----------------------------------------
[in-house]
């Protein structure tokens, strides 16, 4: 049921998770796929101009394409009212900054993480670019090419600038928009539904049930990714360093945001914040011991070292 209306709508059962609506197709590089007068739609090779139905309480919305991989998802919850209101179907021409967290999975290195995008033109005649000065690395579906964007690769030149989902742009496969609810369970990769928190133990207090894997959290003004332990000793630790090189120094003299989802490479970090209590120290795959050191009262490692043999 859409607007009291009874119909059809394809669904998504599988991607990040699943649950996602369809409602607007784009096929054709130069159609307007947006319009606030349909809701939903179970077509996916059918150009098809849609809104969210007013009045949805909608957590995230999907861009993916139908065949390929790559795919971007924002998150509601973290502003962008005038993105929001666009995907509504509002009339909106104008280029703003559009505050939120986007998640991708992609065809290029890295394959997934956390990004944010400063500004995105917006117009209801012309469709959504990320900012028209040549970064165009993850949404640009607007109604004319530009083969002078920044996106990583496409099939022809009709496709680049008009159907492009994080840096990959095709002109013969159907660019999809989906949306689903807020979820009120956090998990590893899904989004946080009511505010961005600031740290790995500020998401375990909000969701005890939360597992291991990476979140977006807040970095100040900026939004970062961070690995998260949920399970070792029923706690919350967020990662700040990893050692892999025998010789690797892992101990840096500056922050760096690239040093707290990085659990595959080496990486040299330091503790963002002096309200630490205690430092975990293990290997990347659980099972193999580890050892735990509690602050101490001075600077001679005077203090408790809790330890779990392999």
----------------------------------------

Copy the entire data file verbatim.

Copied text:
[in-house]
């Protein structure tokens, strides 16, 4: 049921998770796929101009394409009212900054993480670019090419600038928009539904049930990714360093945001914040011991070292 209306709508059962609506197709590089007068739609090779139905309480919305991989998802919850209101179907021409967290999975290195995008033109005649000065690395579906964007690769030149989902742009496969609810369970990769928190133990207090894997959290003004332990000793630790090189120094003299989802490479970090209590120290795959050191009262490692043999 859409607007009291009874119909059809394809669904998504599988991607990040699943649950996602369809409602607007784009096929054709130069159609307007947006319009606030349909809701939903179970077509996916059918150009098809849609809104969210007013009045949805909608957590995230999907861009993916139908065949390929790559795919971007924002998150509601973290502003962008005038993105929001666009995907509504509002009339909106104008280029703003559009505050939120986007998640991708992609065809290029890295394959997934956390990004944010400063500004995105917006117009209801012309469709959504990320900012028209040549970064165009993850949404640009607007109604004319530009083969002078920044996106990583496409099939022809009709496709680049008009159907492009994080840096990959095709002109013969159907660019999809989906949306689903807020979820009120956090998990590893899904989004946080009511505010961005600031740290790995500020998401375990909000969701005890939360597992291991990476979140977006807040970095100040900026939004970062961070690995998260949920399970070792029923706690919350967020990662700040990893050692892999025998010789690797892992101990840096500056922050760096690239040093707290990085659990595959080496990486040299330091503790963002002096309200630490205690430092975990293990290997990347659980099972193999580890050892735990509690602050101490001075600077001679005077203090408790809790330890779990392999």